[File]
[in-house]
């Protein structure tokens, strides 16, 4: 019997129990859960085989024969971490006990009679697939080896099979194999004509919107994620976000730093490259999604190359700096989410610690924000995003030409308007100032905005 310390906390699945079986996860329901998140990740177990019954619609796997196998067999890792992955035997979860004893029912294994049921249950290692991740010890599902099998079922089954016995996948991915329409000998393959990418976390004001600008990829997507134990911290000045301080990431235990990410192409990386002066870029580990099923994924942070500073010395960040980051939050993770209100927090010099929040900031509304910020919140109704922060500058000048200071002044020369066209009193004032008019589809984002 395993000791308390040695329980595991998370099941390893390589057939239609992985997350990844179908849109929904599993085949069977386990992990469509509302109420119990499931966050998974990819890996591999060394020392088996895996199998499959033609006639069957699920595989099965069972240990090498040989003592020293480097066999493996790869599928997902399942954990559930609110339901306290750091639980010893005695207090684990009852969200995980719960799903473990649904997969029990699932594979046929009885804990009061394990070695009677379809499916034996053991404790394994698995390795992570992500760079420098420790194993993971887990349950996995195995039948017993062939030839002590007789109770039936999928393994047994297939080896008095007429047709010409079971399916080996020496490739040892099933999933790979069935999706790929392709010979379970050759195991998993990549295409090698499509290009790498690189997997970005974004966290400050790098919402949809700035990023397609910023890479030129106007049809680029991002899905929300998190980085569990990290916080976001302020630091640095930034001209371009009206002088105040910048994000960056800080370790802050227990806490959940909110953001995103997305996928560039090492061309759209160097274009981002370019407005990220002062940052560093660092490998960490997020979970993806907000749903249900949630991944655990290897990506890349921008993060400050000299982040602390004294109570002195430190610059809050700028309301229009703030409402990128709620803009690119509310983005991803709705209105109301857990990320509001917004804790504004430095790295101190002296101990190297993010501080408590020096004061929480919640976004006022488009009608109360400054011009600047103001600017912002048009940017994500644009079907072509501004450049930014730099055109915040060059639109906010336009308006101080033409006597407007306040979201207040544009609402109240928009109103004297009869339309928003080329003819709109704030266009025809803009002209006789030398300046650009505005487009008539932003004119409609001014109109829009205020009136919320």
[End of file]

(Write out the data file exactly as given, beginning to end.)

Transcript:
[in-house]
């Protein structure tokens, strides 16, 4: 019997129990859960085989024969971490006990009679697939080896099979194999004509919107994620976000730093490259999604190359700096989410610690924000995003030409308007100032905005 310390906390699945079986996860329901998140990740177990019954619609796997196998067999890792992955035997979860004893029912294994049921249950290692991740010890599902099998079922089954016995996948991915329409000998393959990418976390004001600008990829997507134990911290000045301080990431235990990410192409990386002066870029580990099923994924942070500073010395960040980051939050993770209100927090010099929040900031509304910020919140109704922060500058000048200071002044020369066209009193004032008019589809984002 395993000791308390040695329980595991998370099941390893390589057939239609992985997350990844179908849109929904599993085949069977386990992990469509509302109420119990499931966050998974990819890996591999060394020392088996895996199998499959033609006639069957699920595989099965069972240990090498040989003592020293480097066999493996790869599928997902399942954990559930609110339901306290750091639980010893005695207090684990009852969200995980719960799903473990649904997969029990699932594979046929009885804990009061394990070695009677379809499916034996053991404790394994698995390795992570992500760079420098420790194993993971887990349950996995195995039948017993062939030839002590007789109770039936999928393994047994297939080896008095007429047709010409079971399916080996020496490739040892099933999933790979069935999706790929392709010979379970050759195991998993990549295409090698499509290009790498690189997997970005974004966290400050790098919402949809700035990023397609910023890479030129106007049809680029991002899905929300998190980085569990990290916080976001302020630091640095930034001209371009009206002088105040910048994000960056800080370790802050227990806490959940909110953001995103997305996928560039090492061309759209160097274009981002370019407005990220002062940052560093660092490998960490997020979970993806907000749903249900949630991944655990290897990506890349921008993060400050000299982040602390004294109570002195430190610059809050700028309301229009703030409402990128709620803009690119509310983005991803709705209105109301857990990320509001917004804790504004430095790295101190002296101990190297993010501080408590020096004061929480919640976004006022488009009608109360400054011009600047103001600017912002048009940017994500644009079907072509501004450049930014730099055109915040060059639109906010336009308006101080033409006597407007306040979201207040544009609402109240928009109103004297009869339309928003080329003819709109704030266009025809803009002209006789030398300046650009505005487009008539932003004119409609001014109109829009205020009136919320």